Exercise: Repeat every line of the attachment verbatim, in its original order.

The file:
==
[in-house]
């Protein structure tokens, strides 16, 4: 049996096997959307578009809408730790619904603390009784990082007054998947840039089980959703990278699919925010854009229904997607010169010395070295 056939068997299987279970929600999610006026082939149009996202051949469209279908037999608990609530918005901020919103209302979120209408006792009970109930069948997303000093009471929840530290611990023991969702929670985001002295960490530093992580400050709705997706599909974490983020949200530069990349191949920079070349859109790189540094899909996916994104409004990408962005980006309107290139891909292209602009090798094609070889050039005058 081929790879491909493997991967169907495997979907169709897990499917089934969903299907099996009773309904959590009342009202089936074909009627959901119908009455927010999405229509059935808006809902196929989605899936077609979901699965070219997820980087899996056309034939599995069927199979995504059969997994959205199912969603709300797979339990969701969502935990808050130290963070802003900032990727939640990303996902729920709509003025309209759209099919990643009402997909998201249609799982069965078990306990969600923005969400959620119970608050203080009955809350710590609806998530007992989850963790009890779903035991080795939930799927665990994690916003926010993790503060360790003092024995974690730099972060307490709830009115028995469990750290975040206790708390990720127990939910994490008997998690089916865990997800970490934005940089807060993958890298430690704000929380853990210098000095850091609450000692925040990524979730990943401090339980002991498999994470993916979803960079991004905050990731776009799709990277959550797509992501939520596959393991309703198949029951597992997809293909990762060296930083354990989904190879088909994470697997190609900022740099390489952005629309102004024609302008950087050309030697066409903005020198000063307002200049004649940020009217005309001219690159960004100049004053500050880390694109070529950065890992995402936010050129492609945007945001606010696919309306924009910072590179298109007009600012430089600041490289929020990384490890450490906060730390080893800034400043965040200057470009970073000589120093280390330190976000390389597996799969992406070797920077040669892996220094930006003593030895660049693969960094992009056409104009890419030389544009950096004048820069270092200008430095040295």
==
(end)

[in-house]
């Protein structure tokens, strides 16, 4: 049996096997959307578009809408730790619904603390009784990082007054998947840039089980959703990278699919925010854009229904997607010169010395070295 056939068997299987279970929600999610006026082939149009996202051949469209279908037999608990609530918005901020919103209302979120209408006792009970109930069948997303000093009471929840530290611990023991969702929670985001002295960490530093992580400050709705997706599909974490983020949200530069990349191949920079070349859109790189540094899909996916994104409004990408962005980006309107290139891909292209602009090798094609070889050039005058 081929790879491909493997991967169907495997979907169709897990499917089934969903299907099996009773309904959590009342009202089936074909009627959901119908009455927010999405229509059935808006809902196929989605899936077609979901699965070219997820980087899996056309034939599995069927199979995504059969997994959205199912969603709300797979339990969701969502935990808050130290963070802003900032990727939640990303996902729920709509003025309209759209099919990643009402997909998201249609799982069965078990306990969600923005969400959620119970608050203080009955809350710590609806998530007992989850963790009890779903035991080795939930799927665990994690916003926010993790503060360790003092024995974690730099972060307490709830009115028995469990750290975040206790708390990720127990939910994490008997998690089916865990997800970490934005940089807060993958890298430690704000929380853990210098000095850091609450000692925040990524979730990943401090339980002991498999994470993916979803960079991004905050990731776009799709990277959550797509992501939520596959393991309703198949029951597992997809293909990762060296930083354990989904190879088909994470697997190609900022740099390489952005629309102004024609302008950087050309030697066409903005020198000063307002200049004649940020009217005309001219690159960004100049004053500050880390694109070529950065890992995402936010050129492609945007945001606010696919309306924009910072590179298109007009600012430089600041490289929020990384490890450490906060730390080893800034400043965040200057470009970073000589120093280390330190976000390389597996799969992406070797920077040669892996220094930006003593030895660049693969960094992009056409104009890419030389544009950096004048820069270092200008430095040295």